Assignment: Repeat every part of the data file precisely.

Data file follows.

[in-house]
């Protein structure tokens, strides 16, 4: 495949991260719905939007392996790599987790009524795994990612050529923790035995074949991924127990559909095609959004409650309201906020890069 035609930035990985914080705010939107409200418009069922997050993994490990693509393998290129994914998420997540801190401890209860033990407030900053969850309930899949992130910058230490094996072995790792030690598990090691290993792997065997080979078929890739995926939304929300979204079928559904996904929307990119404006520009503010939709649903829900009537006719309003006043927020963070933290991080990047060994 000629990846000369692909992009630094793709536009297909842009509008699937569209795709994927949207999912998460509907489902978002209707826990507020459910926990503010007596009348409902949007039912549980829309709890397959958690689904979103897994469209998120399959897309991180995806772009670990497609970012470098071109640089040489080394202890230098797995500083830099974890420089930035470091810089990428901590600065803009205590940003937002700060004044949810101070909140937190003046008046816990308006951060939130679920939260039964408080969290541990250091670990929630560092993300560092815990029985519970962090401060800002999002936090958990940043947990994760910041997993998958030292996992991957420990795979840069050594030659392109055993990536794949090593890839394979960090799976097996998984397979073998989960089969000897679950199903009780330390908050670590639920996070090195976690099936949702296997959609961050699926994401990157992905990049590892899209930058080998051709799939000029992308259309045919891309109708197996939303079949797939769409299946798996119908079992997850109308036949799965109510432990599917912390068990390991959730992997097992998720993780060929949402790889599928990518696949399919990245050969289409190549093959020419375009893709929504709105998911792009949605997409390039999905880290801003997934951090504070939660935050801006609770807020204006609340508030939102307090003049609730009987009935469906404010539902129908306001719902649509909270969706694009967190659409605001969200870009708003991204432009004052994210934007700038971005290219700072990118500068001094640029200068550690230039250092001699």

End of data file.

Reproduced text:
[in-house]
């Protein structure tokens, strides 16, 4: 495949991260719905939007392996790599987790009524795994990612050529923790035995074949991924127990559909095609959004409650309201906020890069 035609930035990985914080705010939107409200418009069922997050993994490990693509393998290129994914998420997540801190401890209860033990407030900053969850309930899949992130910058230490094996072995790792030690598990090691290993792997065997080979078929890739995926939304929300979204079928559904996904929307990119404006520009503010939709649903829900009537006719309003006043927020963070933290991080990047060994 000629990846000369692909992009630094793709536009297909842009509008699937569209795709994927949207999912998460509907489902978002209707826990507020459910926990503010007596009348409902949007039912549980829309709890397959958690689904979103897994469209998120399959897309991180995806772009670990497609970012470098071109640089040489080394202890230098797995500083830099974890420089930035470091810089990428901590600065803009205590940003937002700060004044949810101070909140937190003046008046816990308006951060939130679920939260039964408080969290541990250091670990929630560092993300560092815990029985519970962090401060800002999002936090958990940043947990994760910041997993998958030292996992991957420990795979840069050594030659392109055993990536794949090593890839394979960090799976097996998984397979073998989960089969000897679950199903009780330390908050670590639920996070090195976690099936949702296997959609961050699926994401990157992905990049590892899209930058080998051709799939000029992308259309045919891309109708197996939303079949797939769409299946798996119908079992997850109308036949799965109510432990599917912390068990390991959730992997097992998720993780060929949402790889599928990518696949399919990245050969289409190549093959020419375009893709929504709105998911792009949605997409390039999905880290801003997934951090504070939660935050801006609770807020204006609340508030939102307090003049609730009987009935469906404010539902129908306001719902649509909270969706694009967190659409605001969200870009708003991204432009004052994210934007700038971005290219700072990118500068001094640029200068550690230039250092001699």